When you have trouble moving product overseas -- and cash in your pocket -- you can always call on a classic strategy: take control of the distribution channels.
There are four traditional ways to do so: set up your own local firm; invest in a local firm; merge your firm with a local firm; or simply acquire an existing player in that market which owns a respected brand name.
Is China getting ready to do so in the publishing field, as part of its soft power push?
Wang Yafei of Hefei-based, publicly listed Time Publishing and Media Co. Ltd (时代出版传媒股份公司, 董事长) mentioned the possibility at "中国出版走出去论坛", a recent forum on China's publishing globalization campaign:
Of course, China already owns publishing entities overseas, e.g., CYPI, which has offices in London and is owned by the influential state-run China Youth Press (中国青年出版社).
But what if, as part of this strategy, China's state-run publishers were encouraged to make some outright purchases of existing publishing houses, particularly in the EU and North America?
Sadly, a large proportion of CBI translation funds for 2013 went to CYPI International…
Eric Abrahamsen, September 15, 2014, 7:40a.m.
Fortunately, while it would be worrisome to see a major Chinese soft-power acquisition in the US publishing industry, and painful to watch an honest publisher be forced to push 走出去 crap, the American market economy would, I think, make very short work of the experiment. The 走出去 perpetual motion machine only maintains its illusory success in China because the audience is being forced to buy the product. By contrast, no one can legally force Americans to buy, and we know that the 走出去 people are not interested in putting the hay down where the cows can get it -- that is, in investing money anywhere but with their own people, so the quality will never be there. Perhaps the subsidiary gets propped up by its Chinese parent for years and years, but it'll never be successful, thank God.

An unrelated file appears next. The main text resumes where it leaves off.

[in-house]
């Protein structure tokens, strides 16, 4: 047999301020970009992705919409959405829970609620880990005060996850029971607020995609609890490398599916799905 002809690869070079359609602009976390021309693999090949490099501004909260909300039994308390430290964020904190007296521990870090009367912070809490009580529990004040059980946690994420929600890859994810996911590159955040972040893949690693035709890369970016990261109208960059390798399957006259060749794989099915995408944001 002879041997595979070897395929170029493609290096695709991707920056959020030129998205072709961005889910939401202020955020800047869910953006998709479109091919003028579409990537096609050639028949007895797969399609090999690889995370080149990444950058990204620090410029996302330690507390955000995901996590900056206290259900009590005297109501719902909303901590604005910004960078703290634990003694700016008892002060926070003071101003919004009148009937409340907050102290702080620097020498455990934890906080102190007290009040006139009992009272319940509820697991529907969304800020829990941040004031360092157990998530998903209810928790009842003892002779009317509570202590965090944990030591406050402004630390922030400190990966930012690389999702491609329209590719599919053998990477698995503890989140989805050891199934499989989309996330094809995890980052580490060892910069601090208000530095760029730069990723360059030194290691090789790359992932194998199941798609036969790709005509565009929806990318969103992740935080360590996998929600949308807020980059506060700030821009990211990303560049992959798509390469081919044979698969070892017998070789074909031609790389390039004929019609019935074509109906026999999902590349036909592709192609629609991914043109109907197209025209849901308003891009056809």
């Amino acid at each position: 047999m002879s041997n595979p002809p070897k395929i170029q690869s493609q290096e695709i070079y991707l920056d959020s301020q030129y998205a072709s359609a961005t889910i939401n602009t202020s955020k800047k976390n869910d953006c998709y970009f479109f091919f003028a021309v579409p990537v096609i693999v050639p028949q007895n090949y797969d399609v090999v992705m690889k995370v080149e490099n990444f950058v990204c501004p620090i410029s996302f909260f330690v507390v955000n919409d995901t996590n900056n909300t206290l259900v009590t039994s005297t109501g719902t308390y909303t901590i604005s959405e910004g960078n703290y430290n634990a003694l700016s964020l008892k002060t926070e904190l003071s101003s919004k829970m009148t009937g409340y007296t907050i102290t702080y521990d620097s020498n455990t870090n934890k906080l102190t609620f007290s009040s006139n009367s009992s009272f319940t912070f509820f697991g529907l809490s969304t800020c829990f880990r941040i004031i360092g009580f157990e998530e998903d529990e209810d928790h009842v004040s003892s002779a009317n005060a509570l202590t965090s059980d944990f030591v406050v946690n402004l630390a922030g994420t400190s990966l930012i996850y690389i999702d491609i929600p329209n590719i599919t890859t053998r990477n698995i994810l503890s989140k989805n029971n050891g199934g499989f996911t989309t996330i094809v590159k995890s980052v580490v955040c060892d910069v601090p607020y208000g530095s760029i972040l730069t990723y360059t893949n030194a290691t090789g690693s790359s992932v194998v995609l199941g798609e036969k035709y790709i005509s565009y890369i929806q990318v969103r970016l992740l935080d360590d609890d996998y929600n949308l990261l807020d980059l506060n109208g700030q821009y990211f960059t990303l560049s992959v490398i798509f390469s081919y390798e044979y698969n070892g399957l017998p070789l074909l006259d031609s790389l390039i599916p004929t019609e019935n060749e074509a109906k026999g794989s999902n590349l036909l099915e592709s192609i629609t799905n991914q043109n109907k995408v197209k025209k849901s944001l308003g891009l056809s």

Canaan Morse, September 15, 2014, 1:40p.m.
"Don't put the hay down where the cows can get it": that's an awesome American version of 肥水不流外人田 ("Don't let the fertilizer flow into other folks' fields.") Thanks for that.
Eric Abrahamsen, September 15, 2014, 1:58p.m.
I'm not so negative about the prospect of Chinese firms using their $ (or the government's $) to buy their way into book distribution channels outside China. I'm confident it will happen, and that it will result in markedly better sales of Chinese fiction in translation.
If we are honest with ourselves, we can see that things are moving ahead at a good pace. Partly as a result of China's "debut" at the Frankfurt Book Fair (2009) and Mo Yan's nobel prize (2012), and the launch of several foreign-language literary magazines, many of us here at Paper Republic are getting more requests to translate Chinese fiction; certainly the fees offered are becoming more attractive.
Just 1-2 years ago, I still often saw articles in the Chinese press about how only native Chinese speakers were capable of rendering Chinese fiction in English; more recently, many articles have been emphasizing "collaboration" -- working more closely with foreign translators, international literary agencies and publishers, etc.